The nation’s hospitals have just undergone a rigorous examination that ended up ranking them on a star rating system. Now it’s the turn of nursing homes to undergo the scrutiny of the federal Centers for Medicare and Medicaid Services, and the results are startlingly disturbing.
One in three nursing homes in Western New York – 26 out of 74 – received the lowest possible score in the latest ratings, 1 star out of 5. That is 16 more on the bottom than a year ago.
Western New York does not fare well in comparison with state and national results, as News business reporter Stephen T. Watson wrote. The region’s nursing homes had an average overall rating of 2.5 stars. That compares with 3.11 for all nursing homes in the state and 3.16 for all facilities in the nation.
Not all nursing homes suffered in the ratings. Nine area nursing homes received the highest 5-star rating, and four have held that position in each of the last three years. On the other end of the scale, three of the 26 facilities with 1 star have held that dreadful ranking since 2014.
Contributing to the low overall scores are widespread poor marks for staffing.
Nine nursing homes received a 1-star rating for staffing. Eight others received 2 stars, still below average.
Just one nursing home received 5 stars for staffing: Jennie B. Richmond Nursing Home in Springville.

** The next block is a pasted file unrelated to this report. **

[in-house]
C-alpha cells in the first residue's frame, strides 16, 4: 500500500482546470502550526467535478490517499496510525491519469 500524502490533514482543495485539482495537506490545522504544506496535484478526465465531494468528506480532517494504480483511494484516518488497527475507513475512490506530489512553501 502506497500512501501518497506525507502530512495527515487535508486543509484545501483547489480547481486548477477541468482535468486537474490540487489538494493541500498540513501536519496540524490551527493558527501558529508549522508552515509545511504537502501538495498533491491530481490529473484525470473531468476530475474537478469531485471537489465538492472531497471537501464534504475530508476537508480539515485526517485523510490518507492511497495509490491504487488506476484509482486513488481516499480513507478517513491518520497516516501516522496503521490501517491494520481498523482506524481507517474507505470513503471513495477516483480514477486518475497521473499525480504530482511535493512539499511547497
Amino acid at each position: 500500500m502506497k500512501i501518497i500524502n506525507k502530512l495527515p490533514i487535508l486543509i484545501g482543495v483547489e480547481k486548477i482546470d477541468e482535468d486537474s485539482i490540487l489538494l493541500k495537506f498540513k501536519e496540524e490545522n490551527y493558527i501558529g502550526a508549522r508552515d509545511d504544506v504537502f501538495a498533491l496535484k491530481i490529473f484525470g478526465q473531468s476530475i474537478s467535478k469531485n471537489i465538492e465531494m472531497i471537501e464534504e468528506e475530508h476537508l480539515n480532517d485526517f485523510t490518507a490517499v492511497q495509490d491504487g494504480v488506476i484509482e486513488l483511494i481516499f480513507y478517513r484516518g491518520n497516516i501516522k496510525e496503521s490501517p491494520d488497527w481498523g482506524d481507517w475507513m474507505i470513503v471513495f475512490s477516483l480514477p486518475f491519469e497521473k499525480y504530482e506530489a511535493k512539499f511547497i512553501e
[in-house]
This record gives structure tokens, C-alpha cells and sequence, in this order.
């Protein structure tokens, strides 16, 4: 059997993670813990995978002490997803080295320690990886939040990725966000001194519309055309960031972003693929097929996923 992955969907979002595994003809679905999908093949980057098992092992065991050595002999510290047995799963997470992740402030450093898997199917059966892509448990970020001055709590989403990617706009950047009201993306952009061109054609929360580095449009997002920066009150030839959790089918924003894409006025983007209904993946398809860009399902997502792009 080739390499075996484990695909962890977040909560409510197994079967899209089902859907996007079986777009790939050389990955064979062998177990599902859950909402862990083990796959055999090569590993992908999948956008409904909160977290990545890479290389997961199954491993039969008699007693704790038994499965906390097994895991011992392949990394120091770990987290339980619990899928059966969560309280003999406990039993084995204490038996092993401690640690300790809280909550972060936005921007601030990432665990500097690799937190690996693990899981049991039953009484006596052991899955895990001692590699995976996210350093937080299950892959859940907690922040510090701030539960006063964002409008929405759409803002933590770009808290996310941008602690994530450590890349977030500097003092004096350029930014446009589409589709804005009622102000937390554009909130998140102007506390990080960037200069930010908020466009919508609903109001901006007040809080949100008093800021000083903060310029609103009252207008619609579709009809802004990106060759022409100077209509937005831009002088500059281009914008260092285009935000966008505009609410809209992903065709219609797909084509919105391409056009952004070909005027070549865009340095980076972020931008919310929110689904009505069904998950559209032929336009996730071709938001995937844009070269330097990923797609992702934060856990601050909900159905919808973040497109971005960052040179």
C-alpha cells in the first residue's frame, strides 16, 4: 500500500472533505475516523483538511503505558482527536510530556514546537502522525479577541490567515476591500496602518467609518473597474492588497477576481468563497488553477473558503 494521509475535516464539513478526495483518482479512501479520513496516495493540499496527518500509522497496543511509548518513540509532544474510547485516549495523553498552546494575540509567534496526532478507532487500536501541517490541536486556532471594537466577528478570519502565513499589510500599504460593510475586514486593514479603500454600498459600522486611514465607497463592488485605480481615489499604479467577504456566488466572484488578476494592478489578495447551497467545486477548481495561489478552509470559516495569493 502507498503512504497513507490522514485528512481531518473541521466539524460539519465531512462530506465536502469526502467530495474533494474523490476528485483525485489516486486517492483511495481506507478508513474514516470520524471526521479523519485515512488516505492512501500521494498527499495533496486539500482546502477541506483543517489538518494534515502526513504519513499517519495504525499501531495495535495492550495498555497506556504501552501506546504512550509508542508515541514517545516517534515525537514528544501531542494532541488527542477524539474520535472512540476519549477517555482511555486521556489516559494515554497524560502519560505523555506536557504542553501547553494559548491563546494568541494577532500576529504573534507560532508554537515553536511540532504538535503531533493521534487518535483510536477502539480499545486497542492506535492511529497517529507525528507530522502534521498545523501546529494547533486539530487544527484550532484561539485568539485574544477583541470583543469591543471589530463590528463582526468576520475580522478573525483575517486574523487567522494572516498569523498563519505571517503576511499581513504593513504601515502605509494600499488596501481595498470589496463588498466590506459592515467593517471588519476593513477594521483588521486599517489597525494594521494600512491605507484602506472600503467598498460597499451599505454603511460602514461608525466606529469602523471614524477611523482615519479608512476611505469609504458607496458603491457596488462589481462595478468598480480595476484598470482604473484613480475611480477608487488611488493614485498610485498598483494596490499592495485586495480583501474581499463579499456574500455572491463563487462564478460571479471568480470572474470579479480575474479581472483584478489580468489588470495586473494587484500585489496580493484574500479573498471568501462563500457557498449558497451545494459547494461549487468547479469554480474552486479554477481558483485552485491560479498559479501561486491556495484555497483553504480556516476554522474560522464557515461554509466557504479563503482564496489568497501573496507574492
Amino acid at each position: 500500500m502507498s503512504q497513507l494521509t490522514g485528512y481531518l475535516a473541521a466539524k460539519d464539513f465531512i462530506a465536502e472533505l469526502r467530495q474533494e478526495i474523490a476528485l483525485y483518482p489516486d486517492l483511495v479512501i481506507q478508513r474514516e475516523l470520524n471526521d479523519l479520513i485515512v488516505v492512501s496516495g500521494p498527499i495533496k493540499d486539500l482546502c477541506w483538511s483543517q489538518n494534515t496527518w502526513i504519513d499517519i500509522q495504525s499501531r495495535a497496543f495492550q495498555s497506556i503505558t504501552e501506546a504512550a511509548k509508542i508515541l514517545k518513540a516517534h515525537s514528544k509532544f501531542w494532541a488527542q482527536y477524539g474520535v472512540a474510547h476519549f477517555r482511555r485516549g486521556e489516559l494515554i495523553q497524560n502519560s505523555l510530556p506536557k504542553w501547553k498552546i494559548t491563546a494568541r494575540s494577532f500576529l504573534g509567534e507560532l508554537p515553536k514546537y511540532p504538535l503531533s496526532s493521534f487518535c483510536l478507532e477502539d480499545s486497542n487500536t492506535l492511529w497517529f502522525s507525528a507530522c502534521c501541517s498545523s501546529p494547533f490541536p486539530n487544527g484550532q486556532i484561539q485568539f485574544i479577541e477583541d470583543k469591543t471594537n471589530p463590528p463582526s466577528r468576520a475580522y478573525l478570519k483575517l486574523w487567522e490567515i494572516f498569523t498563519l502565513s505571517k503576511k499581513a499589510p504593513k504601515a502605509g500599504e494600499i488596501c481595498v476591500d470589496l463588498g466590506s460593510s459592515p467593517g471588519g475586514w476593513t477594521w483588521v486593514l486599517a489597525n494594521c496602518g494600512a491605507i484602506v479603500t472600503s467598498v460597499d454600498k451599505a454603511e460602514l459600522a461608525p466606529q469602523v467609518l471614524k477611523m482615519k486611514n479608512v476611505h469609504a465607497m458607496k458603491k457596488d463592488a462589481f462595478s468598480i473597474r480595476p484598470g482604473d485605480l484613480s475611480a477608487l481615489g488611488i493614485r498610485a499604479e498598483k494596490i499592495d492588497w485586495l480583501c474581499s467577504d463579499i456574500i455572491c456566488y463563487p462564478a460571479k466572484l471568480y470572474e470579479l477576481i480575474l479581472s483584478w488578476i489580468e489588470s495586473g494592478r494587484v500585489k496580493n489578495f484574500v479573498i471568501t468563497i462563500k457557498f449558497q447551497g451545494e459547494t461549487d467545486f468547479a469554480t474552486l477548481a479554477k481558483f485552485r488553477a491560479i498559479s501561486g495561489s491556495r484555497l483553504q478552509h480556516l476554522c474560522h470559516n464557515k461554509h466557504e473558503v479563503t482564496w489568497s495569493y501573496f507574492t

Other factors figuring into the ratings are an inspection conducted by the state Health Department and a quality measure that includes metrics ranging from how often residents are injured in falls or experience pain.
One administrator attributed some of those low scores to the state and federal governments increasing their standards and being “tougher” on nursing home operators. If that’s the case, congratulations to the government. Families whose loved ones end up in nursing homes should welcome such stringent guidelines.
The emphasis these days is on “aging in place.” There’s an entire industry devoted to keeping people in their own homes and, for the most part, that is exactly where individuals want to spend their last days. It can be a heartbreaking and difficult decision to put a loved one into a nursing home, but sometimes it’s necessary.
Any one of us could end up in a nursing home and it is reasonable to expect good care. As the rankings show, many nursing home residents are not getting it.
A fair and accurate rating system is just one tool by which to judge a facility. Others include visiting the nursing home and talking to administration and staff.
The fact that nursing homes elsewhere are more likely to have a 5-star rating than nursing homes in this area and are less likely to have a 1-star rating shows that better scores are attainable. But even the state and national averages are problematic and should provide the impetus to raise standards across the board.
Richard Herrick, president and CEO of the New York State Health Facilities Association, said that even 1-star facilities deliver care and meet basic requirements of their licenses. That is cold comfort to people with loved ones in those facilities.
The scores of four area nursing homes improved by 2 stars, while nine others gained 1 star. These are welcome signs of improvement and should encourage others to follow suit.
The fact remains that dozens of nursing homes hold the lowest ranking. That can’t continue.